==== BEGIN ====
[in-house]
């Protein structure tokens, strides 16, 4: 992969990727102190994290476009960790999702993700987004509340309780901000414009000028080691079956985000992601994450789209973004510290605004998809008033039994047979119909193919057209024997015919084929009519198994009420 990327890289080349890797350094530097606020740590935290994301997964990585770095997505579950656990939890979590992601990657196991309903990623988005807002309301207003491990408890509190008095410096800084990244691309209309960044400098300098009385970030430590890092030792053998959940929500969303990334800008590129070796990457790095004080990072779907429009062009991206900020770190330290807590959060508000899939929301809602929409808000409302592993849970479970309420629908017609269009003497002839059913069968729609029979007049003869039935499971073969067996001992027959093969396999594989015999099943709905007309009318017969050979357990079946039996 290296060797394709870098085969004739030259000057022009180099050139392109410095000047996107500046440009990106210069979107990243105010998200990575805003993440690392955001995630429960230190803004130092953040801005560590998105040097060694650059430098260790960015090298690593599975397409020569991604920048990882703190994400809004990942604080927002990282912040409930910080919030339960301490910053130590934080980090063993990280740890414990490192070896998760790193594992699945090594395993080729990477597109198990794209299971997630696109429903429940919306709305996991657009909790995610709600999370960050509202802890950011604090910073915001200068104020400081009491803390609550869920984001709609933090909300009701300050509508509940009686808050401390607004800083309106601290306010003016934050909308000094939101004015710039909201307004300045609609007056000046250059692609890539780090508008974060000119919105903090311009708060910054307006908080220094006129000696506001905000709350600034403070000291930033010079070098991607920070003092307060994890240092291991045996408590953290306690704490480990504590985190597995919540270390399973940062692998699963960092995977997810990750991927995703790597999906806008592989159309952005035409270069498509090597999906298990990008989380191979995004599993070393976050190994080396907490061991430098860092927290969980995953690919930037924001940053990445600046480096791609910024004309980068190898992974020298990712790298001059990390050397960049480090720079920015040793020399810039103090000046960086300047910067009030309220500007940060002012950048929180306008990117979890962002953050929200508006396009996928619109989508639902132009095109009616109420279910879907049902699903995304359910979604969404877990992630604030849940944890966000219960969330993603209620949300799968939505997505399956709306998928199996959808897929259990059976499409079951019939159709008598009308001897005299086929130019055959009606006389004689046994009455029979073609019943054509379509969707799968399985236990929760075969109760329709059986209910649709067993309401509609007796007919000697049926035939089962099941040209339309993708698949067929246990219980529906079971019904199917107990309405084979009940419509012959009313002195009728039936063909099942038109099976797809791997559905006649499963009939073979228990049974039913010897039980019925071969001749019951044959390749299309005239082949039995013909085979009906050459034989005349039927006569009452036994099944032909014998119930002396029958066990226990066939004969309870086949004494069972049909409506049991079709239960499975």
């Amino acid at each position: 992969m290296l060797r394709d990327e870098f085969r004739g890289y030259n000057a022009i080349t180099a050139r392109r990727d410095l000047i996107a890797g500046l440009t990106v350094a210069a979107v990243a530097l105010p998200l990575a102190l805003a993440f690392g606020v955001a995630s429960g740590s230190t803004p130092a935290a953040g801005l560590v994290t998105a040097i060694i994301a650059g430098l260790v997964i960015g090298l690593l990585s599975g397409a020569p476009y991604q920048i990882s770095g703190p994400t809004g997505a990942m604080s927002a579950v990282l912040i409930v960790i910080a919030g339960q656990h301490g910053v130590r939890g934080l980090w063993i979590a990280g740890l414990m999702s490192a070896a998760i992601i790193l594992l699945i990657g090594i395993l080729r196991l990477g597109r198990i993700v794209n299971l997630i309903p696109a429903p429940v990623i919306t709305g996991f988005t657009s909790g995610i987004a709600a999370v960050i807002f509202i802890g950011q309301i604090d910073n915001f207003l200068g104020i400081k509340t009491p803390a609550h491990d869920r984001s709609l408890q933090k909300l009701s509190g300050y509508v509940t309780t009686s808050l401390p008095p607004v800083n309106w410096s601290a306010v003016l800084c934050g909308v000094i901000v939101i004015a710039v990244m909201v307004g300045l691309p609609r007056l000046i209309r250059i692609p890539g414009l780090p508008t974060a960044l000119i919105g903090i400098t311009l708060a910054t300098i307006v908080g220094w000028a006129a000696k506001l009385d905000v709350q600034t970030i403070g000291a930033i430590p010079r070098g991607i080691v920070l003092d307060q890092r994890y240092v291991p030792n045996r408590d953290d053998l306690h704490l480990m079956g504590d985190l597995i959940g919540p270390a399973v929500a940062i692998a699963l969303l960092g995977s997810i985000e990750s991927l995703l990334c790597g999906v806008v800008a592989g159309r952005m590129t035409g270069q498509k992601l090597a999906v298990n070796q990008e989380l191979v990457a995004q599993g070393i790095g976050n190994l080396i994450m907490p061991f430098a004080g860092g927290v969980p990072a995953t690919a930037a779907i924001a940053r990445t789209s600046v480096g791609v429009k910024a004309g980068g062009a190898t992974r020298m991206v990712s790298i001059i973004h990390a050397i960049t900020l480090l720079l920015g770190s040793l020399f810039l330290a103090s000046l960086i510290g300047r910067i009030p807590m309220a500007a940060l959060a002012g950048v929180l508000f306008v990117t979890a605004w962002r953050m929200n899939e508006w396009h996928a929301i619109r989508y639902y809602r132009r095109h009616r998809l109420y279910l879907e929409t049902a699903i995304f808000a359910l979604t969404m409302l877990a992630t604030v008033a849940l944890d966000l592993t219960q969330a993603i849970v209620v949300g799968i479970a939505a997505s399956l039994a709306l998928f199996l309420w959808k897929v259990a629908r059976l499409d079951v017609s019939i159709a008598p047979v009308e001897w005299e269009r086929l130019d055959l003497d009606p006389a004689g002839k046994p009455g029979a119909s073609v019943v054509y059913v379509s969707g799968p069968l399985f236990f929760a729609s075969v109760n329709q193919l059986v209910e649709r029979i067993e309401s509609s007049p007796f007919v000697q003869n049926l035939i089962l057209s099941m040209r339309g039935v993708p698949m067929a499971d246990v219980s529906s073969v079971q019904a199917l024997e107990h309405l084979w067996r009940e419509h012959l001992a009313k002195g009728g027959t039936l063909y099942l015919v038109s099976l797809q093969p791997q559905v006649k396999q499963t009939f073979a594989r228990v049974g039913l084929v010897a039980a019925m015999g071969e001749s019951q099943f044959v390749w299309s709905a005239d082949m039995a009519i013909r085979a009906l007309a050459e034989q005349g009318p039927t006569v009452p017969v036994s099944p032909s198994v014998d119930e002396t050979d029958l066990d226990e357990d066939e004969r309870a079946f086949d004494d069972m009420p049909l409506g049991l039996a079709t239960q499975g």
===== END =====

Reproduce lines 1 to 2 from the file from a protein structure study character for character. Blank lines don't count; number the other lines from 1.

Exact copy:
[in-house]
């Protein structure tokens, strides 16, 4: 992969990727102190994290476009960790999702993700987004509340309780901000414009000028080691079956985000992601994450789209973004510290605004998809008033039994047979119909193919057209024997015919084929009519198994009420 990327890289080349890797350094530097606020740590935290994301997964990585770095997505579950656990939890979590992601990657196991309903990623988005807002309301207003491990408890509190008095410096800084990244691309209309960044400098300098009385970030430590890092030792053998959940929500969303990334800008590129070796990457790095004080990072779907429009062009991206900020770190330290807590959060508000899939929301809602929409808000409302592993849970479970309420629908017609269009003497002839059913069968729609029979007049003869039935499971073969067996001992027959093969396999594989015999099943709905007309009318017969050979357990079946039996 290296060797394709870098085969004739030259000057022009180099050139392109410095000047996107500046440009990106210069979107990243105010998200990575805003993440690392955001995630429960230190803004130092953040801005560590998105040097060694650059430098260790960015090298690593599975397409020569991604920048990882703190994400809004990942604080927002990282912040409930910080919030339960301490910053130590934080980090063993990280740890414990490192070896998760790193594992699945090594395993080729990477597109198990794209299971997630696109429903429940919306709305996991657009909790995610709600999370960050509202802890950011604090910073915001200068104020400081009491803390609550869920984001709609933090909300009701300050509508509940009686808050401390607004800083309106601290306010003016934050909308000094939101004015710039909201307004300045609609007056000046250059692609890539780090508008974060000119919105903090311009708060910054307006908080220094006129000696506001905000709350600034403070000291930033010079070098991607920070003092307060994890240092291991045996408590953290306690704490480990504590985190597995919540270390399973940062692998699963960092995977997810990750991927995703790597999906806008592989159309952005035409270069498509090597999906298990990008989380191979995004599993070393976050190994080396907490061991430098860092927290969980995953690919930037924001940053990445600046480096791609910024004309980068190898992974020298990712790298001059990390050397960049480090720079920015040793020399810039103090000046960086300047910067009030309220500007940060002012950048929180306008990117979890962002953050929200508006396009996928619109989508639902132009095109009616109420279910879907049902699903995304359910979604969404877990992630604030849940944890966000219960969330993603209620949300799968939505997505399956709306998928199996959808897929259990059976499409079951019939159709008598009308001897005299086929130019055959009606006389004689046994009455029979073609019943054509379509969707799968399985236990929760075969109760329709059986209910649709067993309401509609007796007919000697049926035939089962099941040209339309993708698949067929246990219980529906079971019904199917107990309405084979009940419509012959009313002195009728039936063909099942038109099976797809791997559905006649499963009939073979228990049974039913010897039980019925071969001749019951044959390749299309005239082949039995013909085979009906050459034989005349039927006569009452036994099944032909014998119930002396029958066990226990066939004969309870086949004494069972049909409506049991079709239960499975």